How to turn $10,000 into $1 million: One investor reveals the secret sauce for profiting from elusive hyper-growth stocks
- Chris Mayer, portfolio manager and co-founder of Woodlock House Family Capital fund, reveals the methodology and characteristics behind an investing technique that lead to offer 100 times returns.
- He also details the amount of stringent discipline it takes to achieve an exponential trade, and how investors can improve their odds of succeeding by adopting a simple strategy.
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Everyone wants to strike it rich in thestock market, but no one wants to work for it.
As investors, we’re constantly exposed to stories of windfall trades, perfect calls, and market-trouncing performance. And due to our envious human nature, the more we hear about the more aggressive we get.
The problem, however, is that the best practices forinvesting prosperity are often boring and lack the appeal of more exotic strategies.
But one portfolio manager thinks the correct approach to super-sizing your investing returns using a single trade should be on par with watching paint dry.
Chris Mayer, portfolio manager and co-founder ofWoodlock House Family Capital fund, has removed the ambiguity behind the types of trades that can offer 100-times returns — which he refers to as “100-baggers.” He’s provided handy guide to pursuing the next winner.
And, to be clear, this isn’t a 100% gain. This is 100 times your money.
“The first thing that you learn is that becoming a 100-bagger is a math problem,” Mayersaid on the Meb Faber Show, an investing podcast “And if you compound at a certain percentage, for a certain number of years you’re going to get there.”
He continued: “So, say 20% return for 25 years is a 100-bagger. Or a 14% return, it would take you about 35 years.”
Read more: ‘A once in a decade opportunity’: JPMorgan breaks down how to take advantage of the largest bubble in modern history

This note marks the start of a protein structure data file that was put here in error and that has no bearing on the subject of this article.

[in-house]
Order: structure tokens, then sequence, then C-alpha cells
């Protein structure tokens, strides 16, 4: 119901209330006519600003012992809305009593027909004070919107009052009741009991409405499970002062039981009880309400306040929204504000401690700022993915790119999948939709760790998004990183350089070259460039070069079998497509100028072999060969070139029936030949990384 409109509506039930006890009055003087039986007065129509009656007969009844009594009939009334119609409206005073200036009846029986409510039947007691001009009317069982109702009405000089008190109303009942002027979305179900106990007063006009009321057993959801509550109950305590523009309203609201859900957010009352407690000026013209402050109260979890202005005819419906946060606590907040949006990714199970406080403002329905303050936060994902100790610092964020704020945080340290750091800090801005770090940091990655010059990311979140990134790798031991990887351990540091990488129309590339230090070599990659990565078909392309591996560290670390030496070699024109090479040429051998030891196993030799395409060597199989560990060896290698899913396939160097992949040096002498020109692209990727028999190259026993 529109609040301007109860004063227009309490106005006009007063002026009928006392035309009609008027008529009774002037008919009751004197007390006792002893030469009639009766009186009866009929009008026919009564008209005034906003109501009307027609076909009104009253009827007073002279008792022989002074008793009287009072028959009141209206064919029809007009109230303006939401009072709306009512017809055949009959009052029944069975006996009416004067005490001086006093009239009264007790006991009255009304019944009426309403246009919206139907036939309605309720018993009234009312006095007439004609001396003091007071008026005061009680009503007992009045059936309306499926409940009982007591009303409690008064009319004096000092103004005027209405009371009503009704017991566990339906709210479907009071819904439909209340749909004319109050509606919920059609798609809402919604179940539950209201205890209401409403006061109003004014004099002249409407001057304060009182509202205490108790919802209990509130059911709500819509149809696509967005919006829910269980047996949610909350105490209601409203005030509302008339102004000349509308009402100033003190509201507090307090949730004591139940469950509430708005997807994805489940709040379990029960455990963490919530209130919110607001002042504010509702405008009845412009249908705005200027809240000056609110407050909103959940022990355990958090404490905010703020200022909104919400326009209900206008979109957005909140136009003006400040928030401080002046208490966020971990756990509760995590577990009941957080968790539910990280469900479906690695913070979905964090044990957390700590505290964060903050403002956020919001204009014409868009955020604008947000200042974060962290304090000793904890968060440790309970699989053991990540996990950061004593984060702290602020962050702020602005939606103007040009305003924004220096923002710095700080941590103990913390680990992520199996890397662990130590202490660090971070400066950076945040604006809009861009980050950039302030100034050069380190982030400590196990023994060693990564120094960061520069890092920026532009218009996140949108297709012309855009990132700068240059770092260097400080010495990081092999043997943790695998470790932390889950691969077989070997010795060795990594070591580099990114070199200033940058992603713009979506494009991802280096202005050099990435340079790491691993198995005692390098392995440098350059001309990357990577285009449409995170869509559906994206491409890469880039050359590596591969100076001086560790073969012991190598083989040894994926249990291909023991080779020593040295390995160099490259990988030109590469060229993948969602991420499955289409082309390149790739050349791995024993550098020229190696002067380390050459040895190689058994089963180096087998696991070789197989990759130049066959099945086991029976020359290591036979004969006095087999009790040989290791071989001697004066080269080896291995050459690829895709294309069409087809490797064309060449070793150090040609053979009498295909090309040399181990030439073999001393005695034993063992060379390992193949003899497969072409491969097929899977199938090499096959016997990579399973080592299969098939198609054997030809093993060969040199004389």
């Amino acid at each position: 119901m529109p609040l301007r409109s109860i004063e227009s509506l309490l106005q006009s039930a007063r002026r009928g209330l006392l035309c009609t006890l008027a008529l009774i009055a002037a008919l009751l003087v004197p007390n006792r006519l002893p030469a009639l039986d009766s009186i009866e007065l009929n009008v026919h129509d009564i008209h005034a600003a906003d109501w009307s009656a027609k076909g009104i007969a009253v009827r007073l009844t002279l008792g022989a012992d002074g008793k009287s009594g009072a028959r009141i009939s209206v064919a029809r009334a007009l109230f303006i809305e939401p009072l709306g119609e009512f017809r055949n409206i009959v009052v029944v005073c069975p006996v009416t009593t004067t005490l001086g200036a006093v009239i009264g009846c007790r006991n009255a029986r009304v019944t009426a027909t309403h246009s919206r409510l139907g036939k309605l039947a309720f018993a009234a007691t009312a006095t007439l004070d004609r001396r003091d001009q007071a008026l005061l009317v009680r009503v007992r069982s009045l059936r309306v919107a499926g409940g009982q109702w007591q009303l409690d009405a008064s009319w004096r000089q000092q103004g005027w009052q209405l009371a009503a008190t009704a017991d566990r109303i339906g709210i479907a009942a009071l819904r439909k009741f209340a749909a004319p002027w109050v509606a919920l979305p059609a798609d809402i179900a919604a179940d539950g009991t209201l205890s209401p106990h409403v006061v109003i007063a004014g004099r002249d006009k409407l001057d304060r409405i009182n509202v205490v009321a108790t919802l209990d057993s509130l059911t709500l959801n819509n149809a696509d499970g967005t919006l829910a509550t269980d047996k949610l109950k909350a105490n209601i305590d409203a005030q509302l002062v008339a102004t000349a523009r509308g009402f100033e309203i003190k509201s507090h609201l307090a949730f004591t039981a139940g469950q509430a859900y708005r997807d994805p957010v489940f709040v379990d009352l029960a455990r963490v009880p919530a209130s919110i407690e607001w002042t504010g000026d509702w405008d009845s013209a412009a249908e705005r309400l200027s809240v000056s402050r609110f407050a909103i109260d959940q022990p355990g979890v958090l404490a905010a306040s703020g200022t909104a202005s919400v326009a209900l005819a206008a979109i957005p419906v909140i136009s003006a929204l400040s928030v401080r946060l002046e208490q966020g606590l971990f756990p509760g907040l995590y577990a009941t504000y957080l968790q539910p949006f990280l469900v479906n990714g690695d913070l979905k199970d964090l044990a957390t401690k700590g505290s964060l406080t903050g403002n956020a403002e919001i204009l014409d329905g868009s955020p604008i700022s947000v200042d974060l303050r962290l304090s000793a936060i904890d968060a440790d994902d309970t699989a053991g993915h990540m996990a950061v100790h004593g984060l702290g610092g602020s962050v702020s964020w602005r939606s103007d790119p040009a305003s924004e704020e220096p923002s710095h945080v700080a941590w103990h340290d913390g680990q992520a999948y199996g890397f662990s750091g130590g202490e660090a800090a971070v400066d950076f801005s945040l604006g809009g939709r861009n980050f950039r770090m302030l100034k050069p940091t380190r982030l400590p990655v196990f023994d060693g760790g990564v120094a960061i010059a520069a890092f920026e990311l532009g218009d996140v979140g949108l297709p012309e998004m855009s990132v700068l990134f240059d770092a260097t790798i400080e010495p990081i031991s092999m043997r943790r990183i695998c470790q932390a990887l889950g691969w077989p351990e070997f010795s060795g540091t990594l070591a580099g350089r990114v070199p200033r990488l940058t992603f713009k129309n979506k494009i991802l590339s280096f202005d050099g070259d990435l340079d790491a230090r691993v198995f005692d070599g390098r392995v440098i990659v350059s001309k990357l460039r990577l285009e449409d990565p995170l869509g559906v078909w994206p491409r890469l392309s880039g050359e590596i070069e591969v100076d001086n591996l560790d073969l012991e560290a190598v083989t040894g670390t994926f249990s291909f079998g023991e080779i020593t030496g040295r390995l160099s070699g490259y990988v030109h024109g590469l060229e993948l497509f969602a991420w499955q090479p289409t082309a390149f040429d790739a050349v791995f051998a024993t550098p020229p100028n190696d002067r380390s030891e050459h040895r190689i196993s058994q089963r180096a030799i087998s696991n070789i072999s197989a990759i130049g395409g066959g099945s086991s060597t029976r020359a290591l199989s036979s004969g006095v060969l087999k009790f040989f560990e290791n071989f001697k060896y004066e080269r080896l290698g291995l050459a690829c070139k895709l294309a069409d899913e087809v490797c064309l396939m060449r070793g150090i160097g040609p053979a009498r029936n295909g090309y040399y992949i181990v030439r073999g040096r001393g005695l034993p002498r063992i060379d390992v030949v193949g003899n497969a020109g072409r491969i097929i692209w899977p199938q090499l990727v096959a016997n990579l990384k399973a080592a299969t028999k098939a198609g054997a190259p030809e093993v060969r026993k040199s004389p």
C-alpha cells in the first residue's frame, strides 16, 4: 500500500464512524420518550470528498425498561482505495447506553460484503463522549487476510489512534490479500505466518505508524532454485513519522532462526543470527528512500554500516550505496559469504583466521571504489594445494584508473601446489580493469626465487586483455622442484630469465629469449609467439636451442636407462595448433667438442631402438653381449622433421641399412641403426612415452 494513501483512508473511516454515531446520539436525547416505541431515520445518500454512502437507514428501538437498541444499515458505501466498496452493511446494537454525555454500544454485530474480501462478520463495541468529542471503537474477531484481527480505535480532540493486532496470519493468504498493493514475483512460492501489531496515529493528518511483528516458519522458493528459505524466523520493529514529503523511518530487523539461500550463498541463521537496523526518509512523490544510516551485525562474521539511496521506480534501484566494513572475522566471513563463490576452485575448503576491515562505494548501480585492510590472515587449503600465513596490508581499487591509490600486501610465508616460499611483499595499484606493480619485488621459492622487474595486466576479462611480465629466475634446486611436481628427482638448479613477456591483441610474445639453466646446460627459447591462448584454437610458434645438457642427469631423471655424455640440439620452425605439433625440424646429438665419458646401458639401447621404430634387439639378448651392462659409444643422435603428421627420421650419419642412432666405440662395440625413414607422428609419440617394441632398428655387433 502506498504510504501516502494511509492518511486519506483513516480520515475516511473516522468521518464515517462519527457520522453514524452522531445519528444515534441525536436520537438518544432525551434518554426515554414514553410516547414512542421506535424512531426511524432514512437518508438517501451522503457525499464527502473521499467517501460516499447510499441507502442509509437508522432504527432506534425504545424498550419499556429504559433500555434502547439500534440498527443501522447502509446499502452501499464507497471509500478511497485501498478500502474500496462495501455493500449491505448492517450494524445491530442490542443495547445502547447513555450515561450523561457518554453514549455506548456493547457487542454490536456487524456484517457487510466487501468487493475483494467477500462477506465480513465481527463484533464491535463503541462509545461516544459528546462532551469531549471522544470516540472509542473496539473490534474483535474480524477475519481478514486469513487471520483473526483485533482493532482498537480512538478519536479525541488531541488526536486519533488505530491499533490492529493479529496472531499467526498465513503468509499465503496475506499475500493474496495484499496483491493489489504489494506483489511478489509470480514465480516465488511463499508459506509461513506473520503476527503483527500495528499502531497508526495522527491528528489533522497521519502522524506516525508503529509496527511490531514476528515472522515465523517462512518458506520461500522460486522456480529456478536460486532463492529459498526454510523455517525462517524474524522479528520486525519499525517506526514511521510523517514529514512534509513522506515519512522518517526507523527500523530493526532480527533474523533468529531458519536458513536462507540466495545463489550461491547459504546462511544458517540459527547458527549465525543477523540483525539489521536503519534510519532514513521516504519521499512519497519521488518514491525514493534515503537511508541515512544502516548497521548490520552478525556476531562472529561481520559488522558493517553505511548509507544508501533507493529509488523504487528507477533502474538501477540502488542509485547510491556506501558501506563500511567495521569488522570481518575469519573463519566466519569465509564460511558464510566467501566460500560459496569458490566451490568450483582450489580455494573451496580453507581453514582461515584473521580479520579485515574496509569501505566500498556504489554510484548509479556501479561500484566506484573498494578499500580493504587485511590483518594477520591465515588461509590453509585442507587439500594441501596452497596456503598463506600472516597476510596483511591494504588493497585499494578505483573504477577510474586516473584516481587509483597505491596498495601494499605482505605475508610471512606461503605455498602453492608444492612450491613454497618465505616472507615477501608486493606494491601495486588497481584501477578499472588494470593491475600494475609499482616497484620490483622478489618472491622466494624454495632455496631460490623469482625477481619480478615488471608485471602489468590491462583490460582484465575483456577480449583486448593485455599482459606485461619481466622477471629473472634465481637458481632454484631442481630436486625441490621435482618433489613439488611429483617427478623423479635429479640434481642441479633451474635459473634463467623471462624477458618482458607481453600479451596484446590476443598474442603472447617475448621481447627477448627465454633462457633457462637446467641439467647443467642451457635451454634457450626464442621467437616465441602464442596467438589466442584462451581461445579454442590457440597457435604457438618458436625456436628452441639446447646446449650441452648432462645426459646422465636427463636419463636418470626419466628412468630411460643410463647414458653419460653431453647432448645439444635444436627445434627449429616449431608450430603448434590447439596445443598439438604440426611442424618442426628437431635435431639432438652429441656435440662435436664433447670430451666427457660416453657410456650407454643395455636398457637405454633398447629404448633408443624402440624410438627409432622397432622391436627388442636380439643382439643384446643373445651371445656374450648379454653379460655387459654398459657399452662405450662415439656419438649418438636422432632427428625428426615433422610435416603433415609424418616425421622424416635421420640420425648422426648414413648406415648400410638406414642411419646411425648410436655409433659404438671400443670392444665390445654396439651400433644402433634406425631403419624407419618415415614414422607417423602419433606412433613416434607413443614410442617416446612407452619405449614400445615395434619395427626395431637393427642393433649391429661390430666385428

That’s a long time, but it’s not impossible. If someone is willing to wait long enough, the math checks out.
The methodology is simple: Look for companies with a high rate of return — anywhere from 15-20% — that are able to produce that result consistently. Then construct a portfolio of those securities, and wait.
The technique revolves around “the ability to invest capital at a high rate, and then take that return, and then reinvest it again, and again, and again and repeat, repeat, repeat,” Mayer said. “Because again, if becoming a 100-bagger is mainly a math problem, then you want a company that’s going to be able to basically solve that math problem and do it for a very long time.”
As far as the characteristics that Mayer looks for, he prefers low multiples, growth between 15-20%, smaller-sized companies, and firms that are associated in some way with an entrepreneur. It’s also important to get in early, when a company is fledgling enough to offer such prolonged upside potential.
But beyond that, the approach is far from simple. Put simply, finding companies able to sustain such a growth rate over prolonged period is the hard. A look at past examples 10o-baggers — Monster,Amazon, andSouthwest Airlines to name a few — shows just how strong a company’s potential must be at the time of purchase. It also shows, however, that it’s possible.
Further, Mayer notes that lots of these stocks have declines of 50% or greater on the road to becoming a 100-bagger, meaning that a disciplined approach is absolutely crucial. To illustrate just how difficult it is to stay the course, he highlights a seven-year stretch where the stock price for Berkshire Hathaway — an 18,000 bagger — went absolutely nowhere.
To help increase your odds of success, he suggests having two separate accounts.
“You put things there and you tell yourself you’re not going to look at it, and you’re not going to make changes,” Mayer said. “And have another account where you can scratch the itch where you feel you have the need to do things all the time.”
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